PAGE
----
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Old 5th March 2018, 10:57 AM   #11
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Originally Posted by Undesired Walrus View Post
I'm more interested in what I'd see visually in terms of the sky turning another colour (?) or what sound I'd hear? Would the tsunami from something like this bear a resemblance to the standard tsunami you see as a result of earthquakes or something more dramatic? Would the birds turn back from the sea? What would I smell?

And finally, what would kill me first?
A 25 cm tsunami? You wouldn't even notice it unless it was an extraordinarily calm day.

What would kill you first? Dehydration or hypothermia, if you just stayed on the beach waiting to die. Otherwise, nothing.
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Old 5th March 2018, 11:08 AM   #12
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That: https://en.wikipedia.org/wiki/Chelyabinsk_meteor

Was caused by a 20 meter meteor. Just for an idea of the scale of damage.
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Old 5th March 2018, 11:15 AM   #13
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Originally Posted by lobosrul5 View Post
That: https://en.wikipedia.org/wiki/Chelyabinsk_meteor

Was caused by a 20 meter meteor. Just for an idea of the scale of damage.

Not a very reliable article.

It doesn't even mention the zombies.
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Old 5th March 2018, 12:30 PM   #14
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Originally Posted by Undesired Walrus View Post
Say an asteroid travelling at an average speed for an asteroid
Average speed relative to what?
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Old 5th March 2018, 01:53 PM   #15
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angle of intersection matters a lot also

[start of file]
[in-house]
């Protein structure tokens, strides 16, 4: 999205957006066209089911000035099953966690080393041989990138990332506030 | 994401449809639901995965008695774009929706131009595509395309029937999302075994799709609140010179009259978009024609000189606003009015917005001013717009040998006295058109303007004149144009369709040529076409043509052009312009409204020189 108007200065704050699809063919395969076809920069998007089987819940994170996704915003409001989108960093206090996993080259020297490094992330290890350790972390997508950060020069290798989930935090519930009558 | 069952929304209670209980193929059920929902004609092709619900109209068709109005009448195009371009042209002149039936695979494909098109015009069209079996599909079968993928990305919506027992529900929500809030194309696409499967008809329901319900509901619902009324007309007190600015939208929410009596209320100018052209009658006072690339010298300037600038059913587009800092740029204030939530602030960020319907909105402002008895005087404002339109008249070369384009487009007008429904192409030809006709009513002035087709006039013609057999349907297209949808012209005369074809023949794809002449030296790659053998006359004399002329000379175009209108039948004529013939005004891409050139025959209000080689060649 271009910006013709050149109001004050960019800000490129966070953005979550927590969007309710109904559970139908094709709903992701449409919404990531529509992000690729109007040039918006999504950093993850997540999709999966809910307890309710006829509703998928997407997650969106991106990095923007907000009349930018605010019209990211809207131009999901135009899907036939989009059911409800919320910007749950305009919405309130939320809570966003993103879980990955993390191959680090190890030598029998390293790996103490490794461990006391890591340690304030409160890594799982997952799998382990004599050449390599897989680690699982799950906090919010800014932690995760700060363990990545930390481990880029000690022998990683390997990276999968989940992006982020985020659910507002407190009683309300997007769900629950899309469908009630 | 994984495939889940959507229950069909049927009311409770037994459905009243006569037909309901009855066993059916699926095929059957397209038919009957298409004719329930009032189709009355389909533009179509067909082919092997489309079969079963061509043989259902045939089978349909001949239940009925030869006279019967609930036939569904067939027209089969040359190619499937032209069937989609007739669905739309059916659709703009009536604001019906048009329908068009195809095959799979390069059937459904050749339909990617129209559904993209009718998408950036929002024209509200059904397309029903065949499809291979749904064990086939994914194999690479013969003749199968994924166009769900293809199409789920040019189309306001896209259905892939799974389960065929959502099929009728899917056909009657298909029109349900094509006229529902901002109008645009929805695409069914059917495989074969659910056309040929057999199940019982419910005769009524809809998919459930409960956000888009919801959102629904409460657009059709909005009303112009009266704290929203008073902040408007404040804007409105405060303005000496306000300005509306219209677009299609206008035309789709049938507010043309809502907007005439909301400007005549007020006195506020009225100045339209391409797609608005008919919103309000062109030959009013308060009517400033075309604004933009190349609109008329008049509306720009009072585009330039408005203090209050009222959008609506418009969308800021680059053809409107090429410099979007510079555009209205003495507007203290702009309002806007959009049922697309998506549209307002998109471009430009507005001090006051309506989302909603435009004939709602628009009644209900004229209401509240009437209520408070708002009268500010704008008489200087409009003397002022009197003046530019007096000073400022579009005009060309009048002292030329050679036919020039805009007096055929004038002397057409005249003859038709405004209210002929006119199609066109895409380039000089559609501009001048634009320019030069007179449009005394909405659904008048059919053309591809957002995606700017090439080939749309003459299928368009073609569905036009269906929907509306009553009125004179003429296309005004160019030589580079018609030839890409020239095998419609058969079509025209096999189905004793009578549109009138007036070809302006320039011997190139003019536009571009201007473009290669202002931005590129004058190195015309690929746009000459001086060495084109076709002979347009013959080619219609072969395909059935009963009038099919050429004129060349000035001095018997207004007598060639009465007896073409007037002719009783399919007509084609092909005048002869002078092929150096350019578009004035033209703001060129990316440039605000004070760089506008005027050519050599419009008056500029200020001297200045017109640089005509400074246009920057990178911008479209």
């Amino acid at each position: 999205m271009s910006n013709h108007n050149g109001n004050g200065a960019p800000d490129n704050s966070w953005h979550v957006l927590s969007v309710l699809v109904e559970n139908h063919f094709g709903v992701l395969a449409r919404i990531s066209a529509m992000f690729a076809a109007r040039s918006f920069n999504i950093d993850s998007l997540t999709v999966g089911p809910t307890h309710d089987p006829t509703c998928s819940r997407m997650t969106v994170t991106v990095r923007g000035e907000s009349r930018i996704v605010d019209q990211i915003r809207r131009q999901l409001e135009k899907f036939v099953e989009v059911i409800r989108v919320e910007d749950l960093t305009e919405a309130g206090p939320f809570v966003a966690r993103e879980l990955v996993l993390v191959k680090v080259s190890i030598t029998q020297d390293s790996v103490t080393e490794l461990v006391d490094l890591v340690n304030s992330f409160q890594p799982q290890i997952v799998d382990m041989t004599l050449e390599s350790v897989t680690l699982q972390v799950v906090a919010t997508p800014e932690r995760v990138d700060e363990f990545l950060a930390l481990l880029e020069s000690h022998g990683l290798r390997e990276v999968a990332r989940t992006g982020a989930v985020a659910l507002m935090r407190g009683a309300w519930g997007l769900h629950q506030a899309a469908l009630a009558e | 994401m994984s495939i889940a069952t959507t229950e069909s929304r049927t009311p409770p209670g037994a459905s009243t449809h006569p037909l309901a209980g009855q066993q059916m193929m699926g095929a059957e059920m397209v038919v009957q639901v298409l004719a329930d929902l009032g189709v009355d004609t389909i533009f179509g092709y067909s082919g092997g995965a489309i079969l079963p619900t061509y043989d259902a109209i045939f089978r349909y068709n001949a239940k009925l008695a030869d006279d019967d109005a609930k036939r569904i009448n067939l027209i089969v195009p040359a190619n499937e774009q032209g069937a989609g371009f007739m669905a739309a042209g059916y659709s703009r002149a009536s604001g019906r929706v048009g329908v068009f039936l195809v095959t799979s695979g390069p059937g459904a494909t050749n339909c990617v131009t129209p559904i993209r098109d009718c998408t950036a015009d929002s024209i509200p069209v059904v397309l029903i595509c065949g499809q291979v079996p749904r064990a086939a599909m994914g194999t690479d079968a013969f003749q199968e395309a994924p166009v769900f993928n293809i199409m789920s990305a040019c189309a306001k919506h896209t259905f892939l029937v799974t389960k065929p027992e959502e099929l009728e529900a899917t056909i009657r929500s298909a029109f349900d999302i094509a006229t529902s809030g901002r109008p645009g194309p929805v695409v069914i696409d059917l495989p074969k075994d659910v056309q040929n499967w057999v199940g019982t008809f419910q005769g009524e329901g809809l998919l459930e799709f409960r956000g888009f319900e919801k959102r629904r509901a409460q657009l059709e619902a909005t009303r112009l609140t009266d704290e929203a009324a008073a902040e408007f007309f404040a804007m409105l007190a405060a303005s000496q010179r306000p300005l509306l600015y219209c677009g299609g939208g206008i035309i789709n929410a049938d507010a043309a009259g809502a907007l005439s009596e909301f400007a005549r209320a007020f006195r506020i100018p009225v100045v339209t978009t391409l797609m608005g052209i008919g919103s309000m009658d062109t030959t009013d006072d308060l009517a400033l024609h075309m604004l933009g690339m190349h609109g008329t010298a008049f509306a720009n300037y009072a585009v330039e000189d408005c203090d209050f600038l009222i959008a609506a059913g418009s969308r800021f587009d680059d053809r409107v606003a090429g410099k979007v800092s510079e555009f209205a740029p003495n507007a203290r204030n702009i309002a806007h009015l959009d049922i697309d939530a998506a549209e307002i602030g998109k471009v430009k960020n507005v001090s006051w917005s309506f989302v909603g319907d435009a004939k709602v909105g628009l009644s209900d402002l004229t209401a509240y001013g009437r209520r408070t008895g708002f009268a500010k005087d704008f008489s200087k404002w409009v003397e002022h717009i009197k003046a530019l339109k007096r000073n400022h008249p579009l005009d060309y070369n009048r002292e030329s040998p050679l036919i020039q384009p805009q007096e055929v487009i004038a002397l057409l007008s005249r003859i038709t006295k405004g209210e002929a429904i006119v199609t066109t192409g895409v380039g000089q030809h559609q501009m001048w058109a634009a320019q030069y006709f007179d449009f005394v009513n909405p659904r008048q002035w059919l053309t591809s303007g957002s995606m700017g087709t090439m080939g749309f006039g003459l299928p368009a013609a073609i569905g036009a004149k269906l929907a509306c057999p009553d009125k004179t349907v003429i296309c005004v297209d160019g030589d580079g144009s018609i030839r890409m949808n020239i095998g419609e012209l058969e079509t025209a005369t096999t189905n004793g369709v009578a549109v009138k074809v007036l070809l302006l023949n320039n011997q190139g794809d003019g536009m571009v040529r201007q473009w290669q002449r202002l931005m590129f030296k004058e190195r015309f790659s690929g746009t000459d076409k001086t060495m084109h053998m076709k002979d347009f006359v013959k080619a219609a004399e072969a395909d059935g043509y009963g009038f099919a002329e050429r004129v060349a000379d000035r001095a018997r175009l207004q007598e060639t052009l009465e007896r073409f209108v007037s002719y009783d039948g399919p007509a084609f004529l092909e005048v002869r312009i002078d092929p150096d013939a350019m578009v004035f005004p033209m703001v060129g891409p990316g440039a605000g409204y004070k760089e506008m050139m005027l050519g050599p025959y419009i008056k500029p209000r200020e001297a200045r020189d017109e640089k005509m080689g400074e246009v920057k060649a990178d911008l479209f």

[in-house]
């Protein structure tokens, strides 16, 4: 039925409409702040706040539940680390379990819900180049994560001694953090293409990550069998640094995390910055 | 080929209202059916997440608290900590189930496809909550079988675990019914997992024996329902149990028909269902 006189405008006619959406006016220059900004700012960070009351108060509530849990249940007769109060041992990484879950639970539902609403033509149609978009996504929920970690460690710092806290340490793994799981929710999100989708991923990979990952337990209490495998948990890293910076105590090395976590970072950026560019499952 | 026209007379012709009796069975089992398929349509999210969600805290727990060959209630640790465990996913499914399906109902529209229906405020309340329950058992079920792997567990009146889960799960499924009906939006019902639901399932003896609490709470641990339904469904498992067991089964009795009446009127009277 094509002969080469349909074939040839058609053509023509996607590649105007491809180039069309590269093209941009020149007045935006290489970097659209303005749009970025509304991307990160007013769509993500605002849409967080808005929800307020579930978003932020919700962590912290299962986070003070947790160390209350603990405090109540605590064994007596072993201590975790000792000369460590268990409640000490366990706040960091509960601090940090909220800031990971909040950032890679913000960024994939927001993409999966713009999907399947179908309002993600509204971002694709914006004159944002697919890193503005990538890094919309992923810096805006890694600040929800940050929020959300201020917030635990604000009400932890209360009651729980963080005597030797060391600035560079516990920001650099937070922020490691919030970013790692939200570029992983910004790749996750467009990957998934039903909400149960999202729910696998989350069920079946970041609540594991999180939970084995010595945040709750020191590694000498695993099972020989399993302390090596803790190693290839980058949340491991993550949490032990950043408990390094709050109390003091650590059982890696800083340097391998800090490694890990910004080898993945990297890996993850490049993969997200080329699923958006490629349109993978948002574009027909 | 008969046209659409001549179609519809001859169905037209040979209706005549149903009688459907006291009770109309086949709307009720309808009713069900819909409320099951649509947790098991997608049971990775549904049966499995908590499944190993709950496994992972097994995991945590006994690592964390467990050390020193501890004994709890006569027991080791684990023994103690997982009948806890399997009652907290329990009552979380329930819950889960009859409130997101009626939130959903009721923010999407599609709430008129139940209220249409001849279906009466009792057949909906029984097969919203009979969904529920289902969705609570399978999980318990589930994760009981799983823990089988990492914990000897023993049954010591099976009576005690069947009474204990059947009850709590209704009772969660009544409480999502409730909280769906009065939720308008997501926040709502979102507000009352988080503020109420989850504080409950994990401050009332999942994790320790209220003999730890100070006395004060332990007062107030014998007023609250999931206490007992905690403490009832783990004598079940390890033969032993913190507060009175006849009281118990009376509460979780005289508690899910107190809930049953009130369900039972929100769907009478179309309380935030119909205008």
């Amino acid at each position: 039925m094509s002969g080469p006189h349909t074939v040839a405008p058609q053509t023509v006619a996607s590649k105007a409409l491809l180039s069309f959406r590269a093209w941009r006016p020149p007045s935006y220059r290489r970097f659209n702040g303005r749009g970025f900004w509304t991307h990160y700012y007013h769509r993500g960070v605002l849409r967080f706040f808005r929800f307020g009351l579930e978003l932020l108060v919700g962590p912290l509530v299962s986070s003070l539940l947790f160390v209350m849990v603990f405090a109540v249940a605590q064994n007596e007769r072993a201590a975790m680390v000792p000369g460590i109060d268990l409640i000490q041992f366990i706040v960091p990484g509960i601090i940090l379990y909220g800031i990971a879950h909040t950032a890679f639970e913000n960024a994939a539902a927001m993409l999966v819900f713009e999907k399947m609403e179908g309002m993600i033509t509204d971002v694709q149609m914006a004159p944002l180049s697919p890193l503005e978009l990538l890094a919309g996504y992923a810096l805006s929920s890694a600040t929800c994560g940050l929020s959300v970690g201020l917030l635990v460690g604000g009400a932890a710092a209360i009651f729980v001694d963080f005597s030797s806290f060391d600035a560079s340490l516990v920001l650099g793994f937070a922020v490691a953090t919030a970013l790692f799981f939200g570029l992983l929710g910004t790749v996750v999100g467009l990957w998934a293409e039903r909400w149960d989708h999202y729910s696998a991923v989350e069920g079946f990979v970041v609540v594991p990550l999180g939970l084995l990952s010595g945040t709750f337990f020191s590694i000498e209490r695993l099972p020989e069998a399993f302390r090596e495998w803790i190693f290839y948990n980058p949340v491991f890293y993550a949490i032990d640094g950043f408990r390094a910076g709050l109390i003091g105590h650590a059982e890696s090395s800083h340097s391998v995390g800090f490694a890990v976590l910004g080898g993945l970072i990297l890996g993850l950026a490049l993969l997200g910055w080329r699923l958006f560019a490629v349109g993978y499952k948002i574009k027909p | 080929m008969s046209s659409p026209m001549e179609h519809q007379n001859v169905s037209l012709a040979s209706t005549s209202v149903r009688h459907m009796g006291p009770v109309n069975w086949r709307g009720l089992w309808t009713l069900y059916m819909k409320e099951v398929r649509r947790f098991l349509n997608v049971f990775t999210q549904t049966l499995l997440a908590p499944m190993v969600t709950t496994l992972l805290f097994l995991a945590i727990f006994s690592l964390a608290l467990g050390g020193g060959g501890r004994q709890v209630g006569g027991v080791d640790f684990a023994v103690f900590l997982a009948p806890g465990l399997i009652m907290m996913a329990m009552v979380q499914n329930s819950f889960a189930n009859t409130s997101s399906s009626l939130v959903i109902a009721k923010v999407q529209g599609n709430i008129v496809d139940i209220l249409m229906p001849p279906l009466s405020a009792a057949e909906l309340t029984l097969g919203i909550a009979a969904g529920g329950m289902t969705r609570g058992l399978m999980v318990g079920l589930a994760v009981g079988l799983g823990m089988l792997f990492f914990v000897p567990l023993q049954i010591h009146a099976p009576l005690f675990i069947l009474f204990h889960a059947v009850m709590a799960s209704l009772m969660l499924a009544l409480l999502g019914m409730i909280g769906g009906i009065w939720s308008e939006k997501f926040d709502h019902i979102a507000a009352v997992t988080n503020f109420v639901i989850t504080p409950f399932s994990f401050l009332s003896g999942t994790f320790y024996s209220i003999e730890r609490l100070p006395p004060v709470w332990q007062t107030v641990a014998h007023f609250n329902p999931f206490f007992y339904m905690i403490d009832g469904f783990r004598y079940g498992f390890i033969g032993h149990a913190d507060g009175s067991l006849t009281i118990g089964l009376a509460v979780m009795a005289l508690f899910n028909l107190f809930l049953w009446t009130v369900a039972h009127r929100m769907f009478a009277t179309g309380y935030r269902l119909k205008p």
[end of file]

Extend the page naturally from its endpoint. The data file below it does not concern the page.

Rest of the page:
the russian meteor was going across the sky at a shallow angle
so in the air longer and slowed more converted speed to heat
so very small fragments and no big impact crater

if one comes strait down it hits alot harder so bigger crater or tidal splash
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Old 5th March 2018, 02:10 PM   #16
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This document suggests an entry speed of 24km/s (the previously linked site suggests using 17 km/s):

http://www2.mae.ufl.edu/~uhk/ASTEROID.pdf

Either way, not too much of an event. Even scaling up to 500m gives magnitude 7 seismic shock, a bang loud enough to break some windows and a ten to 20 foot tsunami.
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Old 5th March 2018, 02:16 PM   #17
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How about this scenario?

https://impact.ese.ic.ac.uk/ImpactEa...&wdepthUnits=1

If the Tsunami wave is 121.0 meters isn't that huge? How would it look in comparison to those videos from the Japanese tsunami?
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Old 5th March 2018, 02:19 PM   #18
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From all what I read a 50m non metallic asteroid would disintegrate while entering Earth atmosphere.

Both composition and size are to take into account.

I'm worried only about 500m+ ones...
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Old 5th March 2018, 02:26 PM   #19
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Originally Posted by Undesired Walrus View Post
If the Tsunami wave is 121.0 meters isn't that huge? How would it look in comparison to those videos from the Japanese tsunami?
Yes that is very huge.

Initially the ocean recedes before tsunami waves arrive. This would be extremely dramatic. From the beach, it would appear as if the ocean vanished. You might not be able to see the water at all without binoculars.

Then it comes.
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Old 5th March 2018, 02:31 PM   #20
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Yeah, with that size, prior to the arriving waves...

It would appear as if someone had opened a drain in the bottom of the ocean and all the water just went away.
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Old 5th March 2018, 02:34 PM   #21
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Originally Posted by William Parcher View Post